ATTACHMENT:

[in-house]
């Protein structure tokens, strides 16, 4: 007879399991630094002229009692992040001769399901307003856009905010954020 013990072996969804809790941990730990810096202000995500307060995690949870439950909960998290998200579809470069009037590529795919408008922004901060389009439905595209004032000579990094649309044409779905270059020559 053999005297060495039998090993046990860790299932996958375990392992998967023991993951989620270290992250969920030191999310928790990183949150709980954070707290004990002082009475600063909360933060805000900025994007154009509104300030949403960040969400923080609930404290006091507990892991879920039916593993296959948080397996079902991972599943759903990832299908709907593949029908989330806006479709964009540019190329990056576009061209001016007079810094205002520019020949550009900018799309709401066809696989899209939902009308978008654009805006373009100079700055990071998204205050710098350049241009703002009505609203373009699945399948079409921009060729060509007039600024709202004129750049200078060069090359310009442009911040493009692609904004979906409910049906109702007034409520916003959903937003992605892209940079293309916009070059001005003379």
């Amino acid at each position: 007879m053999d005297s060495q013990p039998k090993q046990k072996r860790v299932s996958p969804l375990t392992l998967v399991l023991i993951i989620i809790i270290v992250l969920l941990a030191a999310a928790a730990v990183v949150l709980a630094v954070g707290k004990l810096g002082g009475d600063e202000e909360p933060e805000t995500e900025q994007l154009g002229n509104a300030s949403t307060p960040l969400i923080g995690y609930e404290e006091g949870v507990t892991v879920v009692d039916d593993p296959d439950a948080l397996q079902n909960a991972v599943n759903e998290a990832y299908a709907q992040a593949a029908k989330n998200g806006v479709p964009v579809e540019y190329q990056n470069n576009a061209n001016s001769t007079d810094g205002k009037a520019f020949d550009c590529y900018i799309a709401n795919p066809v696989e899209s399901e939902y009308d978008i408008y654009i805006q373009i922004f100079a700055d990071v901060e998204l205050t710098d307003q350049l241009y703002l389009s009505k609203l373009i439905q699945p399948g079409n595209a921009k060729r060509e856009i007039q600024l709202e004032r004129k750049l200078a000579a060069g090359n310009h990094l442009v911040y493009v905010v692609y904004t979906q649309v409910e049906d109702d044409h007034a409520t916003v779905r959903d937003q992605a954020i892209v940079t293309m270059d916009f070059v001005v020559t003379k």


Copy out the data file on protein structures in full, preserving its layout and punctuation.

[in-house]
């Protein structure tokens, strides 16, 4: 007879399991630094002229009692992040001769399901307003856009905010954020 013990072996969804809790941990730990810096202000995500307060995690949870439950909960998290998200579809470069009037590529795919408008922004901060389009439905595209004032000579990094649309044409779905270059020559 053999005297060495039998090993046990860790299932996958375990392992998967023991993951989620270290992250969920030191999310928790990183949150709980954070707290004990002082009475600063909360933060805000900025994007154009509104300030949403960040969400923080609930404290006091507990892991879920039916593993296959948080397996079902991972599943759903990832299908709907593949029908989330806006479709964009540019190329990056576009061209001016007079810094205002520019020949550009900018799309709401066809696989899209939902009308978008654009805006373009100079700055990071998204205050710098350049241009703002009505609203373009699945399948079409921009060729060509007039600024709202004129750049200078060069090359310009442009911040493009692609904004979906409910049906109702007034409520916003959903937003992605892209940079293309916009070059001005003379």
């Amino acid at each position: 007879m053999d005297s060495q013990p039998k090993q046990k072996r860790v299932s996958p969804l375990t392992l998967v399991l023991i993951i989620i809790i270290v992250l969920l941990a030191a999310a928790a730990v990183v949150l709980a630094v954070g707290k004990l810096g002082g009475d600063e202000e909360p933060e805000t995500e900025q994007l154009g002229n509104a300030s949403t307060p960040l969400i923080g995690y609930e404290e006091g949870v507990t892991v879920v009692d039916d593993p296959d439950a948080l397996q079902n909960a991972v599943n759903e998290a990832y299908a709907q992040a593949a029908k989330n998200g806006v479709p964009v579809e540019y190329q990056n470069n576009a061209n001016s001769t007079d810094g205002k009037a520019f020949d550009c590529y900018i799309a709401n795919p066809v696989e899209s399901e939902y009308d978008i408008y654009i805006q373009i922004f100079a700055d990071v901060e998204l205050t710098d307003q350049l241009y703002l389009s009505k609203l373009i439905q699945p399948g079409n595209a921009k060729r060509e856009i007039q600024l709202e004032r004129k750049l200078a000579a060069g090359n310009h990094l442009v911040y493009v905010v692609y904004t979906q649309v409910e049906d109702d044409h007034a409520t916003v779905r959903d937003q992605a954020i892209v940079t293309m270059d916009f070059v001005v020559t003379k």